Is there a moral duty to disclose that you’re transgender to a potential partner?
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Is not disclosing that you were assigned male at birth, as a transgender person, sexual assault by fraud?
In some jurisdictions like England or Israel you can go to prison for not disclosing that you were assigned male or female at birth.
Recently, I was listening to an interview with comedian Lil Duval.
Duval stated that if he slept with a transgender person, but was not aware that they were transgender, how would be disgusted. Lil Duval said that he would be so hurt and angry that his choices were taken away by the dishonesty. So much so, that he would have to commit the crime of murder.
The question that seems to be floating around on social media; is does a transgender person have an ethical or moral obligation to inform a potential sex partner of his or her transgender status before the two people have sexual relations?
Some people within the LGBTQ community claim that disclosure could put trans people in great harm.
However, given the possibility of transphobia and the risk associated violence, would prior disclosure maximize the safety of the transgender person?
I posed this question to my private instagram page. I found that the majority of people agreed that trans people should indeed disclose their history. Most people agreed that disclosure would constitute a “best practice” in terms of safety and all-around satisfaction.
In my opinion, I feel that some people might feel traumatized by having had sex, unwittingly, with a person of the same gender assigned at birth. Or even, perhaps, if gay or lesbian, with a person of the opposite gender assigned at birth.
In fact, I also believe that trauma ought to count as a harm.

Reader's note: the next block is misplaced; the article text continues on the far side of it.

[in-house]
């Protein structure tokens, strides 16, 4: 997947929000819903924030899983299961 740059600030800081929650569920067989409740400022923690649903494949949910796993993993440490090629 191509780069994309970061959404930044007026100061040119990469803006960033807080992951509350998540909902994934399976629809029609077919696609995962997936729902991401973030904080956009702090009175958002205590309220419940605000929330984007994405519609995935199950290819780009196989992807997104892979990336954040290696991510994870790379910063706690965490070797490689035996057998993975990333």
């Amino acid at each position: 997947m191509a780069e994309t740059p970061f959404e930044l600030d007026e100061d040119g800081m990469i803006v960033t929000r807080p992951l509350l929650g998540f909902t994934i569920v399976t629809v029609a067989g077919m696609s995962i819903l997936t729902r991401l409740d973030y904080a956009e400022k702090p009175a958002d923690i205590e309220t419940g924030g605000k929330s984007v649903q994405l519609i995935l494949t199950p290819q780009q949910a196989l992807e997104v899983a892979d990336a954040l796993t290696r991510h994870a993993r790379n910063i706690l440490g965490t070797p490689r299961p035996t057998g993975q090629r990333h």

The sex of one’s partner matters a great deal to an overwhelming majority of people. That is, few of us, including straight people, gay men, and lesbians, would be indifferent to the sex of a potential partner. For example, if going on a blind date, most of us would want to ensure that the other person on the date is of a particular sex. That seems like a standard procedure. Rather than just leaving it up to the matchmaker and saying “hey surprise me.” Right?
In conclusion, you would also assume that if a man or a woman was straight then they would only be attracted to someone of the opposite sex. It simply stands to reason. Therefore to put a straight man on a blind date with another man would be unethical.
In the United Kingdom, trans people can face rape charges and potentially a lengthy prison term; if they fail to disclose their gender history to their sexual partners. Why is this not common practice in the United States?
Under UK law, deceiving someone about the nature of a sex act makes them incapable of informed consent.
This means penetrative sex may amount to rape if the partner claimed they were unaware of a transgender person’s history. Under section 74 of the sexual offences act it gives the definition of consent: “A person consents for the purposes of this act if he/she agrees by choice and has the freedom and capacity to make that choice.”
Non-disclosure of gender history can thus be seen as deception and a breach of the Sexual Offences act, challenging the “freedom and capacity” of a partner to consent to sexual activity.